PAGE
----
Recently, I read a very good book of historical fiction on Cicero. Robert Harris’s Imperium: A Novel of Ancient Rome tells the story of Cicero from his early career until his election to the consulship. Some years ago, I had started Anthony Everitt’s Cicero, which is admirable biography of Cicero, but somehow my interest waned and I didn’t finish the book. By contrast, Harris’s work had my interest throughout. There is something about a fictional biography – a work written about a person’s life but supplying details that the author does not know to be true – that makes it easier…
If Ezekiel Emanuel (age 57) had just stated his preference for dying at 75 or if he were a citizen uninvolved in public affairs, no attention need be paid. There is no use disagreeing with tastes, and the world is full of eccentrics. But Emanuel was one of the enthusiastic cheerleaders of the President’s health care plan, and he offers a lot of reasons to justify his preference. The considerations he adduces and those he fails to account for provide an unsettling perspective on the world view underlying some progressive support for Obamacare.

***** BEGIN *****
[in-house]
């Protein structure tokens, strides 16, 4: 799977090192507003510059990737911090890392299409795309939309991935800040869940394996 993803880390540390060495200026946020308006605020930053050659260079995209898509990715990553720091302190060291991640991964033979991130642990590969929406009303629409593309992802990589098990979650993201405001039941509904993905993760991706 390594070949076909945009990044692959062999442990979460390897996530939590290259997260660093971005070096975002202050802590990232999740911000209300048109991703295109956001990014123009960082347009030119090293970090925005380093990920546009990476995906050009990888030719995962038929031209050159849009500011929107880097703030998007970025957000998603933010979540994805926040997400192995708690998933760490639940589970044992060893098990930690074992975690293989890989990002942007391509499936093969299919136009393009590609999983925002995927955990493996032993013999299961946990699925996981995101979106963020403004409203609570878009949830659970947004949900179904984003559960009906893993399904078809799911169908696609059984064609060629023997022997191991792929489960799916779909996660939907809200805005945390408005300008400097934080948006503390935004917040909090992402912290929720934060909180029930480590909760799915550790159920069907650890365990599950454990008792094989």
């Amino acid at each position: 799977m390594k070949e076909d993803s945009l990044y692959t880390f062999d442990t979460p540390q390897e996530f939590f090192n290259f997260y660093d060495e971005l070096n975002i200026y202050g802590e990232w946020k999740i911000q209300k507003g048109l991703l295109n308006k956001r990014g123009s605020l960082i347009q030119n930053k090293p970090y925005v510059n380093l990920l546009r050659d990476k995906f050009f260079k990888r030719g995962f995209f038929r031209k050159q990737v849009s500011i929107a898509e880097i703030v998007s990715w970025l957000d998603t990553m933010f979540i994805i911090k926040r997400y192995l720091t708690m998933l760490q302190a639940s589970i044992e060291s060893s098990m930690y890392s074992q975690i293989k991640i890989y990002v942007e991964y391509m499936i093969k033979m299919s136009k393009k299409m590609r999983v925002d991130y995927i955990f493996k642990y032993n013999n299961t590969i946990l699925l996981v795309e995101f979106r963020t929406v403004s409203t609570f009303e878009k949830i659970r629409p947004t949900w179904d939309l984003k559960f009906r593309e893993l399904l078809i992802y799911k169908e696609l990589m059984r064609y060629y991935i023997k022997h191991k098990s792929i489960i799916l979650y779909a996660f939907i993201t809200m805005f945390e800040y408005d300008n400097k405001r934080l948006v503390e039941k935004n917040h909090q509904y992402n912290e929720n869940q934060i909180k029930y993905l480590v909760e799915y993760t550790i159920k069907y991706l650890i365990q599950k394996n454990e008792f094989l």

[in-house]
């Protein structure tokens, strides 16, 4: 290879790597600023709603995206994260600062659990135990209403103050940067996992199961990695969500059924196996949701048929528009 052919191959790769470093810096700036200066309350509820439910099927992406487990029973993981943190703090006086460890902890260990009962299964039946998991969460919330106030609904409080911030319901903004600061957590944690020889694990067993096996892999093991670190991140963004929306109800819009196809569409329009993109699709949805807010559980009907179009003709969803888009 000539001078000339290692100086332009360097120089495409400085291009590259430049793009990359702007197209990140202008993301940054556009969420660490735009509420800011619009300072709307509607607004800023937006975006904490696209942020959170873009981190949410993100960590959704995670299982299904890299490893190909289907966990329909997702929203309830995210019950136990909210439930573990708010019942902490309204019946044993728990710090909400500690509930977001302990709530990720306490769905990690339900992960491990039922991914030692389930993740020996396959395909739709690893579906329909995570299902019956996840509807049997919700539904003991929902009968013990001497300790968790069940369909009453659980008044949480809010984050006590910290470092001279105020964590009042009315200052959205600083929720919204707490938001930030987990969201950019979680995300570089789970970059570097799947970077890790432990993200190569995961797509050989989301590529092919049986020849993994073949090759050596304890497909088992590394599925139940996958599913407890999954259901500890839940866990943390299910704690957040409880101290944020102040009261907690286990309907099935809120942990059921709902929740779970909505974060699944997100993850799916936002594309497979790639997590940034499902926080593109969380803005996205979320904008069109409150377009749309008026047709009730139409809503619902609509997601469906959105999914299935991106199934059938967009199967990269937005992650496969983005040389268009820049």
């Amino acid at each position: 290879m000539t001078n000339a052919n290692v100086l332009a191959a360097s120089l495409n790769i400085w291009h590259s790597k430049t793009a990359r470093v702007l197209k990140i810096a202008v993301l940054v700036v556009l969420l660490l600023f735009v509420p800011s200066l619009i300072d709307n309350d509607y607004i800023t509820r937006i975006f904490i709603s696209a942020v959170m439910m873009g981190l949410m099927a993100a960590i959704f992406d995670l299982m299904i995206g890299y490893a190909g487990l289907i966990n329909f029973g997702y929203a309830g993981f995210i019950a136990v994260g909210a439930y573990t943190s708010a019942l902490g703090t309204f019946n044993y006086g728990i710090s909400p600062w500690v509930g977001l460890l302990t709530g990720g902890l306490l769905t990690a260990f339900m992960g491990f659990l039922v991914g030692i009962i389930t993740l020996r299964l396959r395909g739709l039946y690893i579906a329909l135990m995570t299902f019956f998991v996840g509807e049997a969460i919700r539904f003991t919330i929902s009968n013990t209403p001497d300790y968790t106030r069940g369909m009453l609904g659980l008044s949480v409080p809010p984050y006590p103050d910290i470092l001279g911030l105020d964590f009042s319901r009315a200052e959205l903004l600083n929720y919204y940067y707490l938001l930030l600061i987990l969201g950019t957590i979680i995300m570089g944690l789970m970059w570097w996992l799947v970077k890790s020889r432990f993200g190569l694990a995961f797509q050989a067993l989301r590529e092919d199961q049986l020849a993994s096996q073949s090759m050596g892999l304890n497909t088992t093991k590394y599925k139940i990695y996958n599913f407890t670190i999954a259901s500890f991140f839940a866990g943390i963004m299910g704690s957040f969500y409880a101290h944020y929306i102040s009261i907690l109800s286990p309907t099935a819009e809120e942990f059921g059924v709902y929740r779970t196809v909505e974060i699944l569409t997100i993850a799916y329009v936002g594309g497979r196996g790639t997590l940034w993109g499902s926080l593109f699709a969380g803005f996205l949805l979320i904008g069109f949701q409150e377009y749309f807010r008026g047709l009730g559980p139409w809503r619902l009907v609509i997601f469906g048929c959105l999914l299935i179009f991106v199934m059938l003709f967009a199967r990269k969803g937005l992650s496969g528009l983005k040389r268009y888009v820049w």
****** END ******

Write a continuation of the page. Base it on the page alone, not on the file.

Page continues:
Insufficient interest in future innovation. Emanuel is concerned that, even if he lives longer than 75, he is likely to be a shadow of his former self. But Emanuel considers the world as it is today, not one that innovation could create when he is 75.
Here’s a summary of Peter Thiel’s take, as expressed recently in the Wall Street Journal, on the contrast between competition and monopoly: